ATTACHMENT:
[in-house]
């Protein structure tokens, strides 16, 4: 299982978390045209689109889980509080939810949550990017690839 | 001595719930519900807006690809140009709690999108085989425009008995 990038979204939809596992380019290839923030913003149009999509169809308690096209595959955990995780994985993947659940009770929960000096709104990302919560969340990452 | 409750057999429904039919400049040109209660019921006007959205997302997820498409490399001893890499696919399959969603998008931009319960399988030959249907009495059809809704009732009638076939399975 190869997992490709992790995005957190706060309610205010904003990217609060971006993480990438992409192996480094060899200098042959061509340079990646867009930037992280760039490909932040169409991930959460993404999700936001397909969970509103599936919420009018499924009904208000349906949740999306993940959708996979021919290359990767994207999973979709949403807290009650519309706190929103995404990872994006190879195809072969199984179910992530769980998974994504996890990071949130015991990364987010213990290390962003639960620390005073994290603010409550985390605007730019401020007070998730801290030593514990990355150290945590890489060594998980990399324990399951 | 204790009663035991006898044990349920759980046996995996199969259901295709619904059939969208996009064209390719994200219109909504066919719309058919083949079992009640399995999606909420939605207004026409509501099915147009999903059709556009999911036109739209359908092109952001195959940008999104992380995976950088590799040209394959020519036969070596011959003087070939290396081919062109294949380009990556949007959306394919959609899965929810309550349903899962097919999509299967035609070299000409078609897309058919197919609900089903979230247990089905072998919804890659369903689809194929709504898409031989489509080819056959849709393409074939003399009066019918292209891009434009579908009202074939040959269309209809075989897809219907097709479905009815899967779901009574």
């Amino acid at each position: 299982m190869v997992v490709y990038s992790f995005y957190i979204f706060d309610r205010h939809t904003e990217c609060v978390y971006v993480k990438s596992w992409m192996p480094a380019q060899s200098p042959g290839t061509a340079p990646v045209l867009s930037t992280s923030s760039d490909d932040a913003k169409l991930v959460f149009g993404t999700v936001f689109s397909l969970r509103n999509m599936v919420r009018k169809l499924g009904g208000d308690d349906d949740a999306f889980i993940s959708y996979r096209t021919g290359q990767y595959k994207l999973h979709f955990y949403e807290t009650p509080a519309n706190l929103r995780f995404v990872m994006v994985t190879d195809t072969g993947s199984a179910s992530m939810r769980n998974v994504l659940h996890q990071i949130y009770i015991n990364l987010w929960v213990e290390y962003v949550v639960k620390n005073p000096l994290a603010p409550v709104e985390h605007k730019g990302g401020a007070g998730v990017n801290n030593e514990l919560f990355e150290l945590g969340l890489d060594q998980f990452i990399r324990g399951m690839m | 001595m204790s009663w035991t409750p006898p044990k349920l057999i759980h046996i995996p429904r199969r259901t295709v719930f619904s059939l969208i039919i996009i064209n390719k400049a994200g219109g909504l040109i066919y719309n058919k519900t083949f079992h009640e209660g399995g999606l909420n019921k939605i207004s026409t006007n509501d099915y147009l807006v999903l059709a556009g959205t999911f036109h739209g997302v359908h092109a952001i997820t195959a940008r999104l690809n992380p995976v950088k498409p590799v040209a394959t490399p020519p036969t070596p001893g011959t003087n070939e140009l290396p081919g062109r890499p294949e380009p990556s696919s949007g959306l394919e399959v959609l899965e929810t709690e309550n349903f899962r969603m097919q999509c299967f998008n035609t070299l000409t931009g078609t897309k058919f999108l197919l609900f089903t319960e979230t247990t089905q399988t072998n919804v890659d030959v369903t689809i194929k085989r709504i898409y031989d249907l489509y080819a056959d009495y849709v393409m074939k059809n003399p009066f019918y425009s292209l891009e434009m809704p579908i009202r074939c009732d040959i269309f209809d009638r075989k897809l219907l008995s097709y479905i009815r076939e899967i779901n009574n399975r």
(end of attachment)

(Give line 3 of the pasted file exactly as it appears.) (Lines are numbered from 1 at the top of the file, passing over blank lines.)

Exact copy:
């Amino acid at each position: 299982m190869v997992v490709y990038s992790f995005y957190i979204f706060d309610r205010h939809t904003e990217c609060v978390y971006v993480k990438s596992w992409m192996p480094a380019q060899s200098p042959g290839t061509a340079p990646v045209l867009s930037t992280s923030s760039d490909d932040a913003k169409l991930v959460f149009g993404t999700v936001f689109s397909l969970r509103n999509m599936v919420r009018k169809l499924g009904g208000d308690d349906d949740a999306f889980i993940s959708y996979r096209t021919g290359q990767y595959k994207l999973h979709f955990y949403e807290t009650p509080a519309n706190l929103r995780f995404v990872m994006v994985t190879d195809t072969g993947s199984a179910s992530m939810r769980n998974v994504l659940h996890q990071i949130y009770i015991n990364l987010w929960v213990e290390y962003v949550v639960k620390n005073p000096l994290a603010p409550v709104e985390h605007k730019g990302g401020a007070g998730v990017n801290n030593e514990l919560f990355e150290l945590g969340l890489d060594q998980f990452i990399r324990g399951m690839m | 001595m204790s009663w035991t409750p006898p044990k349920l057999i759980h046996i995996p429904r199969r259901t295709v719930f619904s059939l969208i039919i996009i064209n390719k400049a994200g219109g909504l040109i066919y719309n058919k519900t083949f079992h009640e209660g399995g999606l909420n019921k939605i207004s026409t006007n509501d099915y147009l807006v999903l059709a556009g959205t999911f036109h739209g997302v359908h092109a952001i997820t195959a940008r999104l690809n992380p995976v950088k498409p590799v040209a394959t490399p020519p036969t070596p001893g011959t003087n070939e140009l290396p081919g062109r890499p294949e380009p990556s696919s949007g959306l394919e399959v959609l899965e929810t709690e309550n349903f899962r969603m097919q999509c299967f998008n035609t070299l000409t931009g078609t897309k058919f999108l197919l609900f089903t319960e979230t247990t089905q399988t072998n919804v890659d030959v369903t689809i194929k085989r709504i898409y031989d249907l489509y080819a056959d009495y849709v393409m074939k059809n003399p009066f019918y425009s292209l891009e434009m809704p579908i009202r074939c009732d040959i269309f209809d009638r075989k897809l219907l008995s097709y479905i009815r076939e899967i779901n009574n399975r």